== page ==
We wonder how he can return to Germany after that. Has he got dispensation just like the hotel deal? Has he got German residence? Does being in his expensive digs count as isolation time when he gets to Thailand? We are sure readers have even more questions.





Updated: The king’s travels and troubles I

24 03 2020

With the king getting plenty of stick on social media, we looked around to see where he was. He’s now in Germany.

Everyone knows that King Vajiralongkorn prefers to spend most of his time in Germany. It seems that even with the startling rise in Germany’s coronavirus numbers, the king would rather be there.

PPT doesn’t track the king’s movements, but some do. Andrew MacGregor Marshall does a really fine job of this and has some excellent reporting. His Facebook page is an great source of information on the king’s travels and travails.

Unfortunately, it may be blocked in Thailand. So let us summarize a couple of his recent posts. We think these are critical parts of the current discussion of the  king and monarchy, which cost the Thai taxpayer at least a billion dollars this year.

Marshall has recently released documents that show that the king is still requiring “soldiers selected for the Royal Guard to go to training camps, despite the increased risk of spreading COVID-19” in Thailand.

He reveals that “[t]wo training camps, one for 432 and the other for 421 soldiers, are due to start on April 1 at military bases in Saraburi and Sa Kaeo provinces” for up to 3 months.

It would be hoped that some better sense might prevail before the camps assemble. Marshall quotes an army source:

Vajiralongkorn and his high-ranking officers are not interested in changing or postponing the training. That shows that they don’t care about the health and safety of military personal who are coerced to go to training. They only care about drafting more people to be their servants, and the number is going to increase each year.”

Of course, Vajiralongkorn won’t be there. As Marshall shows in another post, he’s in Germany, where Bild newspaper headlines (and Marshall provides the English translation):

𝗧𝗵𝗮𝗶𝗹𝗮𝗻𝗱’𝘀 𝗸𝗶𝗻𝗴 𝗺𝗮𝗸𝗲𝘀 𝗹𝘂𝘅𝘂𝗿𝘆 𝗕𝗮𝘃𝗮𝗿𝗶𝗮𝗻 𝗵𝗼𝘁𝗲𝗹 𝗵𝗶𝘀 𝗵𝗼𝗺𝗲

…𝘢𝘯𝘥 𝘩𝘪𝘴 𝘩𝘢𝘳𝘦𝘮 𝘪𝘴 𝘵𝘩𝘦𝘳𝘦 𝘵𝘰𝘰

𝘛𝘩𝘦 𝘤𝘪𝘵𝘪𝘻𝘦𝘯𝘴 𝘩𝘢𝘷𝘦 𝘵𝘰 𝘧𝘰𝘭𝘭𝘰𝘸 𝘳𝘶𝘭𝘦𝘴, 𝘣𝘶𝘵 𝘵𝘩𝘦 𝘬𝘪𝘯𝘨 𝘩𝘢𝘴 𝘭𝘶𝘹𝘶𝘳𝘺 𝘸𝘪𝘵𝘩𝘰𝘶𝘵 𝘭𝘪𝘮𝘪𝘵𝘴!

The four-star “Grand Hotel Sonnenbichl” in the Bavarian town of Garmisch-Partenkirchen is closed due to the strict coronavirus rules. Technically. Because for Thai King Maha Vajiralongkorn (67), known as Rama X, the closure does not apply.

The luxury hotel applied for a “special permit” for the heavily wealthy monarch (56 billion euros in assets) with a registration address in Tutzing on Lake Starnberg on March 18 — and received it!

The official explanation, in response to questions from BILD:… “The guests are a single, homogeneous group of people with no changes.”

Even more: The “Sonnenbichl” is no longer classified as a hotel, but as a residential building. So Rama X and his entourage — including 20 women from his “harem” — are allowed to use the hotel privately and lavishly.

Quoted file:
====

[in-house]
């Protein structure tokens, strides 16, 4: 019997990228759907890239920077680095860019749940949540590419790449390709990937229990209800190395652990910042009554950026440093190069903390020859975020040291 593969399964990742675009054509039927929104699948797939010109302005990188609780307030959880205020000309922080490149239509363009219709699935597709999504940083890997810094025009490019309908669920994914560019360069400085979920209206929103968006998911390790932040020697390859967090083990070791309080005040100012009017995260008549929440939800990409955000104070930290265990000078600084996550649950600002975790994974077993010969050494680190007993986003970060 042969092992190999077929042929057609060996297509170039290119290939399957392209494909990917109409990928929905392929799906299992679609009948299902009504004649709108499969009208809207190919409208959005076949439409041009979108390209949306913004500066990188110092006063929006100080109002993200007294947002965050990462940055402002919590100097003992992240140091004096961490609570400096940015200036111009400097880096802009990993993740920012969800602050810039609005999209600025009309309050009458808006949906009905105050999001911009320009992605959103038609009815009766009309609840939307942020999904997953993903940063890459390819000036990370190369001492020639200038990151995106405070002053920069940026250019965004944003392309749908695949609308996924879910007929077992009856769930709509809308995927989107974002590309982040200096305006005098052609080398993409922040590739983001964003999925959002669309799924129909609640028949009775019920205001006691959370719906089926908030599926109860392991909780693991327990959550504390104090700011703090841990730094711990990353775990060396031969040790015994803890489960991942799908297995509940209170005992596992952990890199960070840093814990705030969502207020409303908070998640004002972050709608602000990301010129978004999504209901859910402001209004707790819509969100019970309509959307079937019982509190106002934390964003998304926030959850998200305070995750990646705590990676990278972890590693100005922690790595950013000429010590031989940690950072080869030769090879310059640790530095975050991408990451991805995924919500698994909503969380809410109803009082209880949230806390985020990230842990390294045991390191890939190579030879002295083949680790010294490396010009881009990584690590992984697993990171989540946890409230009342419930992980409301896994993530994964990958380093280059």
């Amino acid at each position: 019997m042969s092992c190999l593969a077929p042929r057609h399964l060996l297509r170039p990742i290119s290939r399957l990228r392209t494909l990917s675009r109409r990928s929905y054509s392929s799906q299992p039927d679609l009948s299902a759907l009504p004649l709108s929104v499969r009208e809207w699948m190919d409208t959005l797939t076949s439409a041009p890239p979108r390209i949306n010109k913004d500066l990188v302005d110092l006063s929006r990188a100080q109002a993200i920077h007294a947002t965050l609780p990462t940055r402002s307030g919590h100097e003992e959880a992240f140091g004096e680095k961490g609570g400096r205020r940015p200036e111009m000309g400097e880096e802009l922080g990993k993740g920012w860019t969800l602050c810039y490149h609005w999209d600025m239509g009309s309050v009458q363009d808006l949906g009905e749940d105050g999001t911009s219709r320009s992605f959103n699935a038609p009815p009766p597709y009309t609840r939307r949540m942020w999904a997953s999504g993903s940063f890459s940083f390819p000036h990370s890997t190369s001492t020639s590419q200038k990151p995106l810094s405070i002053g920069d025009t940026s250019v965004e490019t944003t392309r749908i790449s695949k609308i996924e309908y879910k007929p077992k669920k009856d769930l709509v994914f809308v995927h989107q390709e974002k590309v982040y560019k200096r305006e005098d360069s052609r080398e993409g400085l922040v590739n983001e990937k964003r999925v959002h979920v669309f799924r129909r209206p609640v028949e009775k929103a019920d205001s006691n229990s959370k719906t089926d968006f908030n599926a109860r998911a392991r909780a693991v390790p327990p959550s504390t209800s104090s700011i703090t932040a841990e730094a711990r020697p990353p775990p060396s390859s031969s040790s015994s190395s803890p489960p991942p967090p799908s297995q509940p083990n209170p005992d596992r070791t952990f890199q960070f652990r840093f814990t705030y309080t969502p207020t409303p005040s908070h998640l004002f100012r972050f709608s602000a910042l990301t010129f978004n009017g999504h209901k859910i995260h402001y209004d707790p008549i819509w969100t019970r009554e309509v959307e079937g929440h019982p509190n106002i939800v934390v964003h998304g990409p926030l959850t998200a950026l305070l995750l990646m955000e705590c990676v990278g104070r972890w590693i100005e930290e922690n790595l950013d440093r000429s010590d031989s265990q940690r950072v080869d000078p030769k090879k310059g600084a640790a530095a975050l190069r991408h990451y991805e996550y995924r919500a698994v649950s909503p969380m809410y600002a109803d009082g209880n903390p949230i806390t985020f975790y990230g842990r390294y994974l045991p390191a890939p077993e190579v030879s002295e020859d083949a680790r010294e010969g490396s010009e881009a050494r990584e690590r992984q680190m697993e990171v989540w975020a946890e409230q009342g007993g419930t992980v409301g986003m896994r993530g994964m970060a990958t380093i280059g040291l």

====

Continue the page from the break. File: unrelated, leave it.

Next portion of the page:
Exit restrictions? “No contact” rules? They do not apply to the king’s entourage.

BILD has learned that the king is said to have sent 119 employees back to Bangkok by plane (flight TG925) because of suspected coronavirus.

But the Thai royal party ignores the virus danger, cheerfully taking bicycle trips into the town.

Drawn attention by BILD to the reports of coronavirus among the royal entourage, the district office responded: “We know nothing about this.”

If they can, readers should be following Marshall on these stories and more.

Update: Marshall reports now that the training exercises have been postponed – see his Facebook page.





Giving the king some stick

23 03 2020

As we mentioned yesterday, there’s criticism of the monarchy about. Reuters reports that the “coronavirus pandemic led to a rare surge of online posts in Thailand questioning the monarchy…”.

Some of the criticism of Vajiralongkorn is at Royal World Thailand – รอยัล เวิลด์ ประเทศไทย.

Reuters refers to a “Thai-language hashtag that translates to #whydoweneedaking?[which] was one of the top trending topics on Twitter in Thailand after an overseas Thai activist posted about King … Vajiralongkorn continuing to travel in Germany during the coronavirus crisis.”

The report adds:

The hashtag questioning the monarchy was used more than 1.2 million times in 24 hours by Sunday, according to data on Twitter based on hashtags trending for users in Thailand.

Minister of Digital Economy and Society Buddhipongse Punnakanta warned “against breaking laws on online content, accompanied by an image of a handcuffed hand above a keyboard.”





Confusion, king and royalist “advice”

22 03 2020

While there’s plenty of confusion over the virus, some of it in the Thai government is truly bizarre.

The Bangkok Post reports on Government spokeswoman Narumon Pinyosinwat’s initial response to Bangkok Governor Aswin Kwanmuang’s order for a “soft shutdown” in the city was unforgivable. She “warned the public to be aware of ‘fake news’ and to ‘only believe in information released by the government and government agencies’.”

As the Post observes, “she doubted the order’s authenticity, which also means she didn’t have the faintest idea that malls were indeed being closed at the governor’s order…”.